Making Bathing Fun: How To End Your Power Struggles At Bath Time Using A Dunk Tank

Kids and dogs have two things in common--they are both messy and they both are a wrestling match when it comes to bathing. (You might have a dog that loves bathing, but many will try to jump out of the tub before you are done.) If you are frustrated to the "nth" degree at bath time with your kids or your pets, here is a fun thing to try: dunk tanks. Here is how to end your bathing power struggles at bath time using this fun, old carnival game.

Finding a Dunk Tank for Sale

Church carnivals might utilize dunk tanks. They might also sell the ones they have if they want to buy new ones, or at least point you in the direction where you can buy one or have one made. Old fair grounds often hold auctions to sell off equipment they have not used in a while, and you might find a dunk tank for sale there. Wherever you eventually find your dunk tank, be sure you have help to haul it away and unload it once you get it home. The tank should be installed on your property close to a water source so that it is easy to fill and easy to clean.

Coaxing the Kids to Use It

Show your kids how a dunk tank works. You could do this with the use of online videos, or you could just demonstrate it yourself. Since your older kids (i.e., ages seven or eight and up) will think it is a game and want to participate, they will not notice the bubble bath you put in the tank, nor will they care that you have shampooed their hair when they climb out of the tank for another round. (Make sure your children can swim, are not afraid of water, and are old enough to do this. Babies and toddlers will still have to bathe in the house.) Since everyone has to take turns, it is similar in that regard to bathing your kids in the house, with the exception that outside they will need to wear swimsuits or you will have to have a very enclosed yard for privacy.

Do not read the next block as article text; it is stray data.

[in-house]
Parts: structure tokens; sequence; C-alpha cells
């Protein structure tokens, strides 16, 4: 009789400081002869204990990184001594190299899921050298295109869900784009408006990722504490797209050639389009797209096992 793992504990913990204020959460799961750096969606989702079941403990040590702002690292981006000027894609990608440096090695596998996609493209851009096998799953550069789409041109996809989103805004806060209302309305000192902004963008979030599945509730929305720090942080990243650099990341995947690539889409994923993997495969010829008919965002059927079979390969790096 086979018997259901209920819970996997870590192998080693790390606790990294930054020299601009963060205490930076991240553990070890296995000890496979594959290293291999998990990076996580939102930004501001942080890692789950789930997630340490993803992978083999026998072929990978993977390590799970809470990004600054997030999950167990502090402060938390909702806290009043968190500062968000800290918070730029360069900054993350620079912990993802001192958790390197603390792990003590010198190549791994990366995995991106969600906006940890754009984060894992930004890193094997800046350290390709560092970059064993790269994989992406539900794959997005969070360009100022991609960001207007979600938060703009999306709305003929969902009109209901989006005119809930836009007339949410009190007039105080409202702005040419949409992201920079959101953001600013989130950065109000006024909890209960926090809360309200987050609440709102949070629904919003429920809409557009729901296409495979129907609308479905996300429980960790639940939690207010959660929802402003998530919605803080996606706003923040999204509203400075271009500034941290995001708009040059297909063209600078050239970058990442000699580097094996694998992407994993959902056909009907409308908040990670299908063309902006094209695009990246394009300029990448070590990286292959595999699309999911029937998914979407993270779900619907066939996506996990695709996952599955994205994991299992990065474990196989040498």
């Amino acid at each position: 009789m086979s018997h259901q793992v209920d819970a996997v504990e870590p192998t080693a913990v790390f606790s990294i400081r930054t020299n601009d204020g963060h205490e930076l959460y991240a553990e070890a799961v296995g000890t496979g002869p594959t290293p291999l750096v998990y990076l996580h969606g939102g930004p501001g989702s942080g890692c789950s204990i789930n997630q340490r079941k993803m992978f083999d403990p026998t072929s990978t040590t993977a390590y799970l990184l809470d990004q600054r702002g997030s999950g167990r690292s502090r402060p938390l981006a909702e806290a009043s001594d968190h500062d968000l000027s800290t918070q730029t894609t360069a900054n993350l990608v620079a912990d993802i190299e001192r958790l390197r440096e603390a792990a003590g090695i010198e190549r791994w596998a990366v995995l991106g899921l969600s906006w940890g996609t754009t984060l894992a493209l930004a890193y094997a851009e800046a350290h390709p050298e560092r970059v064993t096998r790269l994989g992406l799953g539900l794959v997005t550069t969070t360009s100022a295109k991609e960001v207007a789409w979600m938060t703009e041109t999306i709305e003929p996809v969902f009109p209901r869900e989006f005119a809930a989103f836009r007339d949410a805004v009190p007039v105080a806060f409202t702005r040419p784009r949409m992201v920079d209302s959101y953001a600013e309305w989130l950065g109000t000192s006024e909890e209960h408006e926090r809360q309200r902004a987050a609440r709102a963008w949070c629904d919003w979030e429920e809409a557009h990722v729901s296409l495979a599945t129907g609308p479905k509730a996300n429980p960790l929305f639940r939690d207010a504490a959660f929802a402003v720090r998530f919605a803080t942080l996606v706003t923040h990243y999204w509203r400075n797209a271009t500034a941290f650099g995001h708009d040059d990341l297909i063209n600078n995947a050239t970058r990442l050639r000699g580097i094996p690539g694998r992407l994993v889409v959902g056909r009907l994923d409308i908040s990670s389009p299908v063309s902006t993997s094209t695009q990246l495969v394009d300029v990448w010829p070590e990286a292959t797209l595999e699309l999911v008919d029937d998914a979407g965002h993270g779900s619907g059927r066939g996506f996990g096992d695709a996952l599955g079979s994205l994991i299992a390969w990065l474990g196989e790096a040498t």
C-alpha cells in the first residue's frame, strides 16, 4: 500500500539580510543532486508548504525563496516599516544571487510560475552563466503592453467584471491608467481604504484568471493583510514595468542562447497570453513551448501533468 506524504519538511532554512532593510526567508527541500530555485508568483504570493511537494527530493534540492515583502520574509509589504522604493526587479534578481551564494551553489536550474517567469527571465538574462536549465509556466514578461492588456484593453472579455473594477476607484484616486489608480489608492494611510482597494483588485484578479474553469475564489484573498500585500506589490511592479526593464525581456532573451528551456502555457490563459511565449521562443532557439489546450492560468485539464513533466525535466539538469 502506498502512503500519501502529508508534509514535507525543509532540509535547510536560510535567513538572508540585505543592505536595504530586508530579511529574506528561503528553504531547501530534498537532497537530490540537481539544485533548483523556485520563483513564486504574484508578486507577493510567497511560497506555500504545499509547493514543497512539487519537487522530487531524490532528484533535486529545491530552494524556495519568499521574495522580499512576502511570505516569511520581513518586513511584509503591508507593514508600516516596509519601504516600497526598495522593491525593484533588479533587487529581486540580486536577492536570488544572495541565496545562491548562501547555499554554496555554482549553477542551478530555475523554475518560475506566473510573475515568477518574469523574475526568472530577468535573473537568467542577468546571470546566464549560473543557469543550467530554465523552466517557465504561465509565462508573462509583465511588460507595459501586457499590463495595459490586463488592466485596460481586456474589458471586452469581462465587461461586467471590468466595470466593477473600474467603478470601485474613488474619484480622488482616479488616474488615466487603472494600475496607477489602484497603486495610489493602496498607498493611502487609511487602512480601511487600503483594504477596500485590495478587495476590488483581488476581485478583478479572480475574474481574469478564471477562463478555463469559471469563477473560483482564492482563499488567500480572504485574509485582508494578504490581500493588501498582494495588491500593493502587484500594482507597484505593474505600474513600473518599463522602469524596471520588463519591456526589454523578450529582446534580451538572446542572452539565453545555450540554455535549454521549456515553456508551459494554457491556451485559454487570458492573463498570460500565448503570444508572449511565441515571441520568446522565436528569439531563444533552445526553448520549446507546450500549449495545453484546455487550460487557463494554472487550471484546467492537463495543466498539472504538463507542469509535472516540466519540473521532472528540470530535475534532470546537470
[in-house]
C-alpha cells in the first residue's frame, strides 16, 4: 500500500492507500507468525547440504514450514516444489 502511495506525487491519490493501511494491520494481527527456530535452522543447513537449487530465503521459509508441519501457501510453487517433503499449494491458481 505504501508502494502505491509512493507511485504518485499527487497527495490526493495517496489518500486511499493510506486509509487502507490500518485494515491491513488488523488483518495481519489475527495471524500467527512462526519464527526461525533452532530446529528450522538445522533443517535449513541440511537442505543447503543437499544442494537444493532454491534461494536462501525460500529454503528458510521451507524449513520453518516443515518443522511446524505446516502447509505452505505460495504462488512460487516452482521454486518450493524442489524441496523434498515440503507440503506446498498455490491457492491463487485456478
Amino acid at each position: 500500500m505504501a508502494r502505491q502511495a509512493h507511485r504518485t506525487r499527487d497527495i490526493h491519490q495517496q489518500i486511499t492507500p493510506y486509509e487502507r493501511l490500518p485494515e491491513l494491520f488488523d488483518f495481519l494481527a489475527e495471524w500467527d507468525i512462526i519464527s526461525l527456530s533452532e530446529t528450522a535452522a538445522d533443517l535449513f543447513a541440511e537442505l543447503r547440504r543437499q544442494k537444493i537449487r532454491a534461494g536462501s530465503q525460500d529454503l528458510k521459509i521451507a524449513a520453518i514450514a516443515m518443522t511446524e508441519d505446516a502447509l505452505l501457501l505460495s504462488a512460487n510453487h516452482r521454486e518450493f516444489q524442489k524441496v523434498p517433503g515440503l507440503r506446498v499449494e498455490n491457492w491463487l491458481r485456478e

Coaxing Dogs to Use It

Your dogs may willingly jump in thinking that this is a pool or pond just for them. Once they swim to the edge of the tank, you can soap them up and let them jump in again. You could even use a hose with a sprayer nozzle to rinse.